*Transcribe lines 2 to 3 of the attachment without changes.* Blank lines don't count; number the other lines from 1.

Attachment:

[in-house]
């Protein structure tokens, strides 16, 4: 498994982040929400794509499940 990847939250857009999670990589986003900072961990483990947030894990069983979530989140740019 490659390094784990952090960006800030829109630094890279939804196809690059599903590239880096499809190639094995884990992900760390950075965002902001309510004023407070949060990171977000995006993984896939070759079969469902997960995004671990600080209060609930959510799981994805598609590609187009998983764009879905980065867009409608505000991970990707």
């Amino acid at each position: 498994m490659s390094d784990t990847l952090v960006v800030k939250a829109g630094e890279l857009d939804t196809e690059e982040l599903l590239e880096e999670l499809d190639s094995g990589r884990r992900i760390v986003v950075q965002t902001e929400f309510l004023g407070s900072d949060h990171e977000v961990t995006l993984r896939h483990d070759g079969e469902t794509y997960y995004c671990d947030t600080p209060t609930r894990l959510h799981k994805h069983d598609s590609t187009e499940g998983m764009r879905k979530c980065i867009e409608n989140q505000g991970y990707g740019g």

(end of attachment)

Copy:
């Protein structure tokens, strides 16, 4: 498994982040929400794509499940 990847939250857009999670990589986003900072961990483990947030894990069983979530989140740019 490659390094784990952090960006800030829109630094890279939804196809690059599903590239880096499809190639094995884990992900760390950075965002902001309510004023407070949060990171977000995006993984896939070759079969469902997960995004671990600080209060609930959510799981994805598609590609187009998983764009879905980065867009409608505000991970990707």
């Amino acid at each position: 498994m490659s390094d784990t990847l952090v960006v800030k939250a829109g630094e890279l857009d939804t196809e690059e982040l599903l590239e880096e999670l499809d190639s094995g990589r884990r992900i760390v986003v950075q965002t902001e929400f309510l004023g407070s900072d949060h990171e977000v961990t995006l993984r896939h483990d070759g079969e469902t794509y997960y995004c671990d947030t600080p209060t609930r894990l959510h799981k994805h069983d598609s590609t187009e499940g998983m764009r879905k979530c980065i867009e409608n989140q505000g991970y990707g740019g």